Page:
Of course that was the second chocolate cake we had eaten – it was my husband’s birthday a few days earlier and my father-in-law – remember the baker? HE actually made my husband’s cake! For my husband’s birthday dinner we had my Scrumptious Seafood Boil.  I wish I had taken a picture of the stunned look on my father-in-law’s face when he saw me pour the entire contents of our dinner onto the table.

Scrumptious Seafood Boil

But I wasn’t quite done with the mixer yet…The figs on the tree in our backyard exploded in the last couple of weeks, so I spent some time playing with figs.

figs

I discovered that fresh figs make for a very pretty (and tasty!) addition to an appetizer plate.

appetizers

I also was inspired by figs and their beauty when I developed this recipe for my latest guest blog post over at Girl Power Hour Blog.  Grilled Pork Loin, Figs and Chevre with Balsamic Jelly, is a nice sweet and savory pairing of pork and figs, but the goat cheese is what ties it all together. Of course anything with cheese is always better in my book. Seriously though, cheese obsessions aside, this one is truly a winner of a recipe!

Grilled Pork Tenderloin with Figs

Now I must disclose that I have never been a fig lover (or even “liker”) until just this season. You see, in my mind I have always lumped figs in with dates, prunes, raisins…maybe you see where this is going….dried fruit – because that is the only way I had ever tried a fig (except fig newtons, but we’ll get to that in a minute.) But it is my nature to try foods that I “don’t like” repeatedly. As a food lover, I don’t think that I should not like a food, so I will keep trying things over and over again, thinking that maybe if I just hit on the right preparation, or a better quality product, maybe I will change my perspective on a given food or dish. So for the first 3 years of having this stupendous fig tree in my backyard, each season I did venture out to try a fresh fig or two – after all, I have a whole tree of these things, and I really should like them, right? But what I never realized all that time was that I was eating over ripe figs!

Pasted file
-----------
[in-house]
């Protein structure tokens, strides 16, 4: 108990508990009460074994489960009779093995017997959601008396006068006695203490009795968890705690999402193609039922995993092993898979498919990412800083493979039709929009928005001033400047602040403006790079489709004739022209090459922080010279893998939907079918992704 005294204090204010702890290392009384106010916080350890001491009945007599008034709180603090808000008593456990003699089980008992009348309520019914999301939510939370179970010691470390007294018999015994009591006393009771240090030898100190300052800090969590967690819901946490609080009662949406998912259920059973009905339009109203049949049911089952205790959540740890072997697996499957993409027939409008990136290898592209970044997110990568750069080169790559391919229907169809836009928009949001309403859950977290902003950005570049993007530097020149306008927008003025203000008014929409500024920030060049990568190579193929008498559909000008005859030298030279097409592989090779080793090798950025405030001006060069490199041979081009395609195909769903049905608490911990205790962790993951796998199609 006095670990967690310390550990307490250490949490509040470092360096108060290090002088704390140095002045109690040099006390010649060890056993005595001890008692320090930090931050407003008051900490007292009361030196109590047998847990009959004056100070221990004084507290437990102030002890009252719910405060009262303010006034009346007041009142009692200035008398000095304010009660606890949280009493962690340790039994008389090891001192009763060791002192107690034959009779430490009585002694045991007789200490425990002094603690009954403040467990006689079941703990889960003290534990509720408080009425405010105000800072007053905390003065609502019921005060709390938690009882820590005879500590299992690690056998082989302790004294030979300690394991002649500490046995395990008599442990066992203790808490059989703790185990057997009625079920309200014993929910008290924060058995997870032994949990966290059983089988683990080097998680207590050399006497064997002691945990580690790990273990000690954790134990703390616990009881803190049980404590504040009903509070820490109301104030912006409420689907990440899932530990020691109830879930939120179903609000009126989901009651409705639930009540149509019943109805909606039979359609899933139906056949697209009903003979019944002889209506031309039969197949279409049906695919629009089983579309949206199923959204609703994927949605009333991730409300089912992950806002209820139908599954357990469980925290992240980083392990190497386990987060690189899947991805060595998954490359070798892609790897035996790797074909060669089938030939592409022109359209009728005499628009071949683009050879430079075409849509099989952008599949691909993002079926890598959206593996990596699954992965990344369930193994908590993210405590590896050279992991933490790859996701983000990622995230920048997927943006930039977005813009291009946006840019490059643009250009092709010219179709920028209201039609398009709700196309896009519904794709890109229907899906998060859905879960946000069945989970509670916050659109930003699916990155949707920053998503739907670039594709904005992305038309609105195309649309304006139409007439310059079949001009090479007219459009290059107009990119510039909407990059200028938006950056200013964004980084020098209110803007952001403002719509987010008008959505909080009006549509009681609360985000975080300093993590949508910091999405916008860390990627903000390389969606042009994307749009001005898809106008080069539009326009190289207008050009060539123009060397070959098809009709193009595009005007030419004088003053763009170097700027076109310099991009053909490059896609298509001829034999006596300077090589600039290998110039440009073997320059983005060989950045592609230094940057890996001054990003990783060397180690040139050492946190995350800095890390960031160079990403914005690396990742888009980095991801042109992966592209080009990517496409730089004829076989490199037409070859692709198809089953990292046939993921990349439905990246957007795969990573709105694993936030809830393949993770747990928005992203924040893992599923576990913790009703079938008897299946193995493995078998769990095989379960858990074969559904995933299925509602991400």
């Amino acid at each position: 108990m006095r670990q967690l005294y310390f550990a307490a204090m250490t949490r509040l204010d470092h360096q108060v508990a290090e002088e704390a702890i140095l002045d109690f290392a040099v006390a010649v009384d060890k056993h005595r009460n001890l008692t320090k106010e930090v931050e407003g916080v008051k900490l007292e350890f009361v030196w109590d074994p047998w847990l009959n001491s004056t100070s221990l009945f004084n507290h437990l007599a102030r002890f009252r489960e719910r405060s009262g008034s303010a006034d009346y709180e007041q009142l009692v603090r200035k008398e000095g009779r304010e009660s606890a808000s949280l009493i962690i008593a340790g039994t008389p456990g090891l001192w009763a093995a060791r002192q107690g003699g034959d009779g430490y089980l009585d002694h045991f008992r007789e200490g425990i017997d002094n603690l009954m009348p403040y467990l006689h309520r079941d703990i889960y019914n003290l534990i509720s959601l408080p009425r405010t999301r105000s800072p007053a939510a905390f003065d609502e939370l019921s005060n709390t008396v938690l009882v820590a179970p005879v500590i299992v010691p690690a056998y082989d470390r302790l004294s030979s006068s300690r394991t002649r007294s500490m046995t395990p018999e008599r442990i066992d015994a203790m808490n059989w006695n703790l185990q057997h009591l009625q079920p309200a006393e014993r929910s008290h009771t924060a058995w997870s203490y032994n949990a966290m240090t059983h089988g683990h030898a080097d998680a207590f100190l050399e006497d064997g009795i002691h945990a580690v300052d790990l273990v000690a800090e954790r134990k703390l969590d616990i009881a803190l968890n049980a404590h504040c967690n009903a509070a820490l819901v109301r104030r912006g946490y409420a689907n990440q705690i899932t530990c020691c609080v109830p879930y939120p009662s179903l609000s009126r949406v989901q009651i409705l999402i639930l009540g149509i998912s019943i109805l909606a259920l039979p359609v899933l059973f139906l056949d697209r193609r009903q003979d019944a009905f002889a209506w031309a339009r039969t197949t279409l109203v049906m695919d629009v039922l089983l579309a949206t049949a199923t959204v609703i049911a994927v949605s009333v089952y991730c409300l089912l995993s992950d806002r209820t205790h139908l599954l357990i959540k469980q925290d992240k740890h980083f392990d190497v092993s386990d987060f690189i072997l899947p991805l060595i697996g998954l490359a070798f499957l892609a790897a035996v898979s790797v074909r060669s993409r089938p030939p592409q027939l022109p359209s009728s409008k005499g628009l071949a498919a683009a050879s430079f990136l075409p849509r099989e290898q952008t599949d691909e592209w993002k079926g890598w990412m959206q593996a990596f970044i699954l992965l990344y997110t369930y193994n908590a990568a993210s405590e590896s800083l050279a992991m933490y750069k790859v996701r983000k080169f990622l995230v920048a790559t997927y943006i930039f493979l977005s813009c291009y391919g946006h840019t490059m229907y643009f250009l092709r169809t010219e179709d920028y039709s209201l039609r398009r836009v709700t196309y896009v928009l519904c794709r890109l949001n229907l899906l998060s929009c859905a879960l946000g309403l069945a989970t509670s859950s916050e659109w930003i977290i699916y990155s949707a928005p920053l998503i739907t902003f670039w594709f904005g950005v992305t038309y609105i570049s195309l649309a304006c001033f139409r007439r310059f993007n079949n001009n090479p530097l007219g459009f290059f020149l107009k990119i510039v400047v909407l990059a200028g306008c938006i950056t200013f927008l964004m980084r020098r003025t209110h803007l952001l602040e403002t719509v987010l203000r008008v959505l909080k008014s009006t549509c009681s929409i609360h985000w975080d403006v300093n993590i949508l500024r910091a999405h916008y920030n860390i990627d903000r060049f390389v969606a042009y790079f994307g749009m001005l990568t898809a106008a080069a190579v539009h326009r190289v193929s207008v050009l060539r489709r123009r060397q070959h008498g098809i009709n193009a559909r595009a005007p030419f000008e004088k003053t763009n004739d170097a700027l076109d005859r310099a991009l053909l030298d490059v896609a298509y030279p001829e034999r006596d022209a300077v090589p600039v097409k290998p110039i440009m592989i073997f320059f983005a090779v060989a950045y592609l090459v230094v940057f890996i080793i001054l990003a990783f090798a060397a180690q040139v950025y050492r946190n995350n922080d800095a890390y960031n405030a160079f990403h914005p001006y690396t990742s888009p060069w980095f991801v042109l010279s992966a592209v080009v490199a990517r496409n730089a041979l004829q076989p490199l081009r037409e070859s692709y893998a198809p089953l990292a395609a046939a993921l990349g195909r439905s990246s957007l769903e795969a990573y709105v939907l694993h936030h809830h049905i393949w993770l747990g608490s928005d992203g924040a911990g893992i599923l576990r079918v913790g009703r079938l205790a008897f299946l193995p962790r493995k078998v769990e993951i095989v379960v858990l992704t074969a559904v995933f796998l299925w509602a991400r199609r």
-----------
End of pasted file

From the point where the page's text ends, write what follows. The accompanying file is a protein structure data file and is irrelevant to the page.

figs

I have always liked fig newtons, so this year I decided that maybe that would be the proper way for me to explore figs, so I began to research figs and fig recipes online. I discovered the peak of perfection for picking a fig from your tree – and that I was picking the fruit too late. Now, many of you may never have tried a fig either but I think it compares very well to a banana. While it doesn’t taste like one, the fruit is similar in that it has a very different taste and texture as it ripens. A less ripe fig is more tart and firm, the more ripe it is it becomes mushy and overly (in my opinion) sweet. I was just eating them at the wrong time!  This made me wonder if the over ripe fruit would also be useful in baking – just like bananas and banana bread.